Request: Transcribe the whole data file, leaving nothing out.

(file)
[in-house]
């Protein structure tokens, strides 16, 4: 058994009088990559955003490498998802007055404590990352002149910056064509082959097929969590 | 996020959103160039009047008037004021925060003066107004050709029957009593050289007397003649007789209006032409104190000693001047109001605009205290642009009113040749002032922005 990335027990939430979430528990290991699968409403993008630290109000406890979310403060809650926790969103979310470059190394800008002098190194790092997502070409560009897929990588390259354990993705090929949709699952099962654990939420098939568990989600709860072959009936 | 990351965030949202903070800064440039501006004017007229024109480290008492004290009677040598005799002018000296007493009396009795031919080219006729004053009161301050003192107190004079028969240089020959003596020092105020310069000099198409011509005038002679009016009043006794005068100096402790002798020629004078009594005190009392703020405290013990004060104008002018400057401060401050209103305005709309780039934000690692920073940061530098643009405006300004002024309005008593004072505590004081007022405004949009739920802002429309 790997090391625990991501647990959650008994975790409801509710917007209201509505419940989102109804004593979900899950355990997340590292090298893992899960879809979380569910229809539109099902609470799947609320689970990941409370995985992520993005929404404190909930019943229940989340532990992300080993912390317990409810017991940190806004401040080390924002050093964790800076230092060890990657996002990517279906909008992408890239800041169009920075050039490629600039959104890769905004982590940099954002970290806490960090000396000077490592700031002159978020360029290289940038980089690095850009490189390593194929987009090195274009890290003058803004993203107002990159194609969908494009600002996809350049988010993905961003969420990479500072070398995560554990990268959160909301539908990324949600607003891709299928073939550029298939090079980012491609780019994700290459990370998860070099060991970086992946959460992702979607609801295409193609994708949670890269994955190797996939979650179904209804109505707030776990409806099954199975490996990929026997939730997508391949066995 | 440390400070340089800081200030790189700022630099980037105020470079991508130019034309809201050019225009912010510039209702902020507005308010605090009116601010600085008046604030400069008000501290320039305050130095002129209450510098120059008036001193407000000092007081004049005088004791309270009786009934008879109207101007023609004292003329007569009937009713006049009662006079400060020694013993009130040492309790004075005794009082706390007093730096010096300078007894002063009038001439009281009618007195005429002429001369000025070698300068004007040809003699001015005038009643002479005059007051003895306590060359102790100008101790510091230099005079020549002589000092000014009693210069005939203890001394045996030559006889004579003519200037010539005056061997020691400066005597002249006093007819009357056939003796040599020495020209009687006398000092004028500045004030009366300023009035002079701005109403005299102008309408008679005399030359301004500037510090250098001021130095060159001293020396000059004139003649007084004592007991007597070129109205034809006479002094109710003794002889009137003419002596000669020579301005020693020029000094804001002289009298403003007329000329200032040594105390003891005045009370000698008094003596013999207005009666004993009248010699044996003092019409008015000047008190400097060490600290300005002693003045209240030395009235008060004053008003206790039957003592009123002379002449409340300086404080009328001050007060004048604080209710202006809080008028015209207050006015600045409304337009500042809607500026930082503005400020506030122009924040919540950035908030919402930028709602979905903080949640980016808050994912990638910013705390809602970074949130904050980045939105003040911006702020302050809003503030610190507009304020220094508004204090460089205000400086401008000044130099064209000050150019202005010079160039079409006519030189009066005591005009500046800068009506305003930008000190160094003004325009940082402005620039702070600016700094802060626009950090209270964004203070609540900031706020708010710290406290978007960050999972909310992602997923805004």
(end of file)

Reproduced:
[in-house]
């Protein structure tokens, strides 16, 4: 058994009088990559955003490498998802007055404590990352002149910056064509082959097929969590 | 996020959103160039009047008037004021925060003066107004050709029957009593050289007397003649007789209006032409104190000693001047109001605009205290642009009113040749002032922005 990335027990939430979430528990290991699968409403993008630290109000406890979310403060809650926790969103979310470059190394800008002098190194790092997502070409560009897929990588390259354990993705090929949709699952099962654990939420098939568990989600709860072959009936 | 990351965030949202903070800064440039501006004017007229024109480290008492004290009677040598005799002018000296007493009396009795031919080219006729004053009161301050003192107190004079028969240089020959003596020092105020310069000099198409011509005038002679009016009043006794005068100096402790002798020629004078009594005190009392703020405290013990004060104008002018400057401060401050209103305005709309780039934000690692920073940061530098643009405006300004002024309005008593004072505590004081007022405004949009739920802002429309 790997090391625990991501647990959650008994975790409801509710917007209201509505419940989102109804004593979900899950355990997340590292090298893992899960879809979380569910229809539109099902609470799947609320689970990941409370995985992520993005929404404190909930019943229940989340532990992300080993912390317990409810017991940190806004401040080390924002050093964790800076230092060890990657996002990517279906909008992408890239800041169009920075050039490629600039959104890769905004982590940099954002970290806490960090000396000077490592700031002159978020360029290289940038980089690095850009490189390593194929987009090195274009890290003058803004993203107002990159194609969908494009600002996809350049988010993905961003969420990479500072070398995560554990990268959160909301539908990324949600607003891709299928073939550029298939090079980012491609780019994700290459990370998860070099060991970086992946959460992702979607609801295409193609994708949670890269994955190797996939979650179904209804109505707030776990409806099954199975490996990929026997939730997508391949066995 | 440390400070340089800081200030790189700022630099980037105020470079991508130019034309809201050019225009912010510039209702902020507005308010605090009116601010600085008046604030400069008000501290320039305050130095002129209450510098120059008036001193407000000092007081004049005088004791309270009786009934008879109207101007023609004292003329007569009937009713006049009662006079400060020694013993009130040492309790004075005794009082706390007093730096010096300078007894002063009038001439009281009618007195005429002429001369000025070698300068004007040809003699001015005038009643002479005059007051003895306590060359102790100008101790510091230099005079020549002589000092000014009693210069005939203890001394045996030559006889004579003519200037010539005056061997020691400066005597002249006093007819009357056939003796040599020495020209009687006398000092004028500045004030009366300023009035002079701005109403005299102008309408008679005399030359301004500037510090250098001021130095060159001293020396000059004139003649007084004592007991007597070129109205034809006479002094109710003794002889009137003419002596000669020579301005020693020029000094804001002289009298403003007329000329200032040594105390003891005045009370000698008094003596013999207005009666004993009248010699044996003092019409008015000047008190400097060490600290300005002693003045209240030395009235008060004053008003206790039957003592009123002379002449409340300086404080009328001050007060004048604080209710202006809080008028015209207050006015600045409304337009500042809607500026930082503005400020506030122009924040919540950035908030919402930028709602979905903080949640980016808050994912990638910013705390809602970074949130904050980045939105003040911006702020302050809003503030610190507009304020220094508004204090460089205000400086401008000044130099064209000050150019202005010079160039079409006519030189009066005591005009500046800068009506305003930008000190160094003004325009940082402005620039702070600016700094802060626009950090209270964004203070609540900031706020708010710290406290978007960050999972909310992602997923805004």